By 1911, William Yates is 36. He and Ann (27) have a daughter, Margaret (aged 3). There are 3 servants living in the house with them: William Hawksworth (25) a waggoner, Arthur Bishop (21), a cowman and Marie Jolloy (17), a general domestic. The Yates family lived at Park Farm for 20 years. Because we cannot get access to census returns after 1911, we have not been able to find out if they had any more children.
Their daughter Margaret married Samuel Crowther in 1936. (We thought the family might be connected to the William Everard Yates who died of wounds in 1918 aged 21 and is buried in St Paul’s churchyard, but now believe this not to be the case.) In 1921, the farm was sold by the Church Commissioners to George Thums, a farmer and butcher from the village. The Yates family had to move out and there are newspaper advertisements for the sale of their stock: 42 cattle, 7 horses, 10 sheep and some poultry. William was only in his mid-40s and may have moved back to his father’s farm in Ednaston.
While the Yates family lived at Park Farm it was still fairly isolated. The only building on Vicarage Lane were the Church, the Parish rooms, a private house belonging to Percy Currey and the Vicarage (Rev M.S. Bayliss). The Vicarage was built in 1860 and gave the lane its name. The Hatherings was built by Mr Currey in 1911 and Heiron’s Wood was built in 1924. There was only a track up to Park Farm with allotments on the left after Heiron’s Wood.
Haystack fire 1904
The Thums Family
George Thums and his wife Elizabeth came to Little Eaton from Nottinghamshire, probably in the 1870s. The couple settled on the Alfreton road and had seven children: George, Herbert, Milicent, Ada, Arthur, Henry and Frederick, all mentioned as pupils of the local school. Later, they took over Church Farm (now the Long Barn and the Stone Barn).
Henry was married to Harriet and the couple had four children, Ada, Leonard, Arthur and Mary (Mary and her husband John Laurence Easter were John Easter’s parents). They lived at Park View. When George Thums bought Park Farm in 1921, Henry and his family moved in. Meanwhile, Henry’s brother Arthur took over Church Farm in the village. The two families lived in the two farms (known locally as Top Farm and Bottom Farm) until the late 1930s when Arthur died. Henry and Harriet then left Park Farm and took over Church Farm. Their children had married by then but lived nearby and continued to help to run the farm and the butcher’s shop.
John Easter and family at Park Farm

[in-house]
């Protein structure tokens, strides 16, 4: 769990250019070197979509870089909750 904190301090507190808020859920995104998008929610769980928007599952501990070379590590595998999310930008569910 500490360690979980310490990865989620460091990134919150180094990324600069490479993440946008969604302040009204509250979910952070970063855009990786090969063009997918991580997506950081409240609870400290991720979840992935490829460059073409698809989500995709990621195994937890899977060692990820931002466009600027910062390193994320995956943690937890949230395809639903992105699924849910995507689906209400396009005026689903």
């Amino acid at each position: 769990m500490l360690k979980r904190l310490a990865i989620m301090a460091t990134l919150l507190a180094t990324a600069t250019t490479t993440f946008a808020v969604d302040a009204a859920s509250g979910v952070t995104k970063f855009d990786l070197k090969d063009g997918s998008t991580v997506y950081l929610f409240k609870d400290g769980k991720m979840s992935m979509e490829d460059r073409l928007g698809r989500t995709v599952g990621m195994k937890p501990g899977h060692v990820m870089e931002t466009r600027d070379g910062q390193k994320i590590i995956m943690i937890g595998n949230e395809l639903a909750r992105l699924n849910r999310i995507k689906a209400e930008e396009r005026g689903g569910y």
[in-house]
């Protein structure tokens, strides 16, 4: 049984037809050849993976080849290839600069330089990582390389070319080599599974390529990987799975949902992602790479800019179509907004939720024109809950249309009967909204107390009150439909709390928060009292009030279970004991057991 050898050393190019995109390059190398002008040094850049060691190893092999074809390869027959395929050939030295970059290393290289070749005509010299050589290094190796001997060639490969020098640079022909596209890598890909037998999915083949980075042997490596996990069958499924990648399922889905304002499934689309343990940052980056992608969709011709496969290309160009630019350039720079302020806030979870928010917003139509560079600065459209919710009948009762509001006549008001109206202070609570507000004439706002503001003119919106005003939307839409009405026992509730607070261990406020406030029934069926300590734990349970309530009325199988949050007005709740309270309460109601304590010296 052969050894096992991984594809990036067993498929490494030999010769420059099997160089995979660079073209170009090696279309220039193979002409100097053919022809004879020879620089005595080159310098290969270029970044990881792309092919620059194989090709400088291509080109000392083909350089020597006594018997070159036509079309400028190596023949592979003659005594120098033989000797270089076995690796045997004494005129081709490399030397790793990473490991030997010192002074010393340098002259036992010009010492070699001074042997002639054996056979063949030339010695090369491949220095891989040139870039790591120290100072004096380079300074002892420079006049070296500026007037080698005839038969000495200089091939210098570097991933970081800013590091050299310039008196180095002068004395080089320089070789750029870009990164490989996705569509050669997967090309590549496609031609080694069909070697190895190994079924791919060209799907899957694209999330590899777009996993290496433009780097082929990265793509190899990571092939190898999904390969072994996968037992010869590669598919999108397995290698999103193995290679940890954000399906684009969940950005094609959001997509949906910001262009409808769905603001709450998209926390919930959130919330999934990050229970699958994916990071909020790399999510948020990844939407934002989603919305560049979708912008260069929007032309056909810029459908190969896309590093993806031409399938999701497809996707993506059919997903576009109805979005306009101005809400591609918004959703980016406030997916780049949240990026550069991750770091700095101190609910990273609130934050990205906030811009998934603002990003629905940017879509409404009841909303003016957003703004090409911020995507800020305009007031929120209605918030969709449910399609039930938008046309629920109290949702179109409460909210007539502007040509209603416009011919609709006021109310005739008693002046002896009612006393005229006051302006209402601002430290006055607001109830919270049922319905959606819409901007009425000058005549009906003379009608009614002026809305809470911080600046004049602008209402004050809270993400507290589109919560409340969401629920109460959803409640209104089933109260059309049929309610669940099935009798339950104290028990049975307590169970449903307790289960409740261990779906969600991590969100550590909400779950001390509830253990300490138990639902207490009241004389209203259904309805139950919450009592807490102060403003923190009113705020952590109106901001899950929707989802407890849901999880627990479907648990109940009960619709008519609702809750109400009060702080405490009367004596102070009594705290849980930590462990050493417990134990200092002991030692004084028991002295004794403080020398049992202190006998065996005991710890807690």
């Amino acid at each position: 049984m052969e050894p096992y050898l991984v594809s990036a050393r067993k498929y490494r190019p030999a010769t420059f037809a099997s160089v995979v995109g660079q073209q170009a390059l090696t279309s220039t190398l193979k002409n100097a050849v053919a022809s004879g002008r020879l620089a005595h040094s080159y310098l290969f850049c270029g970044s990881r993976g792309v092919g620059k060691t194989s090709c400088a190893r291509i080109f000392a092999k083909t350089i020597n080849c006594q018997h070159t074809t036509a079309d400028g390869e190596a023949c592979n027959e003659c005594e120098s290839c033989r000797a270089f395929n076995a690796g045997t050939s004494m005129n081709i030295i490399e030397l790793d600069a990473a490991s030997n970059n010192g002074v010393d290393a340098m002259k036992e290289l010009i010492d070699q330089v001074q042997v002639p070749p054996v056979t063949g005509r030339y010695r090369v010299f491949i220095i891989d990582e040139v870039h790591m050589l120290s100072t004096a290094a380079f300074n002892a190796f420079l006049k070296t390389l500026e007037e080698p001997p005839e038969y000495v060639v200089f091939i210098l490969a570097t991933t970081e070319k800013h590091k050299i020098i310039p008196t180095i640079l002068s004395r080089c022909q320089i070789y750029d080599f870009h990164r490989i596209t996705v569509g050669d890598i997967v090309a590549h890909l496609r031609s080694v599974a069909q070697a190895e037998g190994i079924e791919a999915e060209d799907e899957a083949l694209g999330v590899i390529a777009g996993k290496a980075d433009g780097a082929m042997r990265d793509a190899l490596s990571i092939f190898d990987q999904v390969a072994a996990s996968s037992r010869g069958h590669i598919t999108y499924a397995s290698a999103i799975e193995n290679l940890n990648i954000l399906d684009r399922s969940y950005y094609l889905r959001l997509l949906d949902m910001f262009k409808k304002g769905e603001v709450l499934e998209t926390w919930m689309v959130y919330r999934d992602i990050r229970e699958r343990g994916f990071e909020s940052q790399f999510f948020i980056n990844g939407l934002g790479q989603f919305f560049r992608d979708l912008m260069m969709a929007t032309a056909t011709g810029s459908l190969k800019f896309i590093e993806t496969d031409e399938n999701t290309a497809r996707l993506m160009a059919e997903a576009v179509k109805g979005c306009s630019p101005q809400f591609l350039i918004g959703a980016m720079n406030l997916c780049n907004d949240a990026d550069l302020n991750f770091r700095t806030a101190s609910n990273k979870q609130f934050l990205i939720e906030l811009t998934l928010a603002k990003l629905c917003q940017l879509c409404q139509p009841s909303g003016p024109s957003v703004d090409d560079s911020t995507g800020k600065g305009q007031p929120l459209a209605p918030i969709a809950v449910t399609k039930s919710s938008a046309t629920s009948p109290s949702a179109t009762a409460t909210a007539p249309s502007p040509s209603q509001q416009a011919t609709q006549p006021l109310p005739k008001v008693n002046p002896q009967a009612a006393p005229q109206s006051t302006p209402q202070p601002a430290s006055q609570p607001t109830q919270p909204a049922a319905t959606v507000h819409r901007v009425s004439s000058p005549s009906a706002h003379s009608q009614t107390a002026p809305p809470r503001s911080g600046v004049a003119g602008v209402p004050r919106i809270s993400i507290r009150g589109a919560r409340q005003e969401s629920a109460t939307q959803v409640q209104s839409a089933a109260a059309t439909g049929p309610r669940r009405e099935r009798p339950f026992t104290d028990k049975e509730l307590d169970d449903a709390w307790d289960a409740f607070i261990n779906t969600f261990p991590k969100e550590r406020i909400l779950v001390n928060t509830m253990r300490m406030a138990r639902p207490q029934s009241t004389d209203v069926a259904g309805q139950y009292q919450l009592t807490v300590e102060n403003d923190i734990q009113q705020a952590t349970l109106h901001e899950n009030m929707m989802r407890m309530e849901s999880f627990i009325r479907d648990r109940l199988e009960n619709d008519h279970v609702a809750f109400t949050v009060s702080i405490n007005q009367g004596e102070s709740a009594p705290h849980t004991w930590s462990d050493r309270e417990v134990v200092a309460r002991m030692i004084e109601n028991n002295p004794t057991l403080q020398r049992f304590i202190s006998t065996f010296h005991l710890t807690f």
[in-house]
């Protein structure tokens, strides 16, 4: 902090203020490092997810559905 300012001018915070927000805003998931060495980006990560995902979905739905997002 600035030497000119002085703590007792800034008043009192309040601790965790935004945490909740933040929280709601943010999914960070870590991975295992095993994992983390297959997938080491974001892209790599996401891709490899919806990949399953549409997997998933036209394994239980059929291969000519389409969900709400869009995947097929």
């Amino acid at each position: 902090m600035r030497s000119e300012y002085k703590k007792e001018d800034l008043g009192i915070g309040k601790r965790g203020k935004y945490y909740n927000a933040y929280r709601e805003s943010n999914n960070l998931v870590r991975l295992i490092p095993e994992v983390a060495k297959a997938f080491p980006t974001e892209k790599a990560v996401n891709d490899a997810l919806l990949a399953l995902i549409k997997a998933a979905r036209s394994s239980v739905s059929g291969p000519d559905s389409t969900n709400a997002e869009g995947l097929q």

Threshing at Park Farm
In 1937, the farm was bought from the Thums by Garford Lilley, a wealthy businessman from Derby. At the same time, he bought The Outwoods nearby. This was a large house, originally occupied by the Trowell family and then a Reverend Carr. It was then owned by Colonel Edward Noel who was Chairman of the School Board when John Hastie was Vice Chairman. Much later it was occupied by Charles Catt and his family (with twelve servants) whose objections to smoke from the paper mill led to its closure. In about 1910, the Salt family took over with 50 acres of land. When he bought it, Garford Lilley probably ran Outwoods and Park Farm together with tenants living in the house at Park Farm.
By 1939 Park Farm house was occupied by two unmarried brothers: Frederick Kinder (age 30) and Albert Kinder (age 28). They remained at the farm during the war years but moved on in 1947. They continued to act as agricultural contractors in the village until the 1960s. Frederick later married and had a daughter. His wife and daughter moved to Stanley Common.
The Kinder Brothers
The Kinders were followed by the Essex family We know little of this family other than they lived at the farm between 1947 and 1952.
There were five children, four boys (George, David, Kenny and Graham) and one girl.
In 1952, Garford Lilley sold Park Farm house, buildings and about 40 acres of land to Albert Redfern and his wife. In 1958 Albert retired and the farm was taken over by their son Peter and his wife Elizabeth. They, and their two daughters, Heather and Catherine (later Stead), lived and farmed here for the next half century.
In 2010, the barn and house were divided into two lots. The barn was bought by Rob and Marie Clifford and converted into a separate dwelling. The house was sold to Philip and Ruth Hunter. Some of the land is retained by the Redfern family.
The farm house was refurbished in 2011 and let first to Gail and Laurie Bryant and then to Matt Hill and Kaye Forster. In 2015, the house and garage were extended and the Hunters moved in.
Haymaking at Park Farm
1. We are grateful to John and Janet Easter and Mike Bagworth for their help in compiling this account, and to Jon Hunter for the artist’s impression.
2. We are grateful to the records offices of Derby, Matlock and Lincolnshire; and to the Church of England Archives Service.
3. This record is far from complete and may not be entirely accurate. We would welcome corrections or additions addressed to [email protected]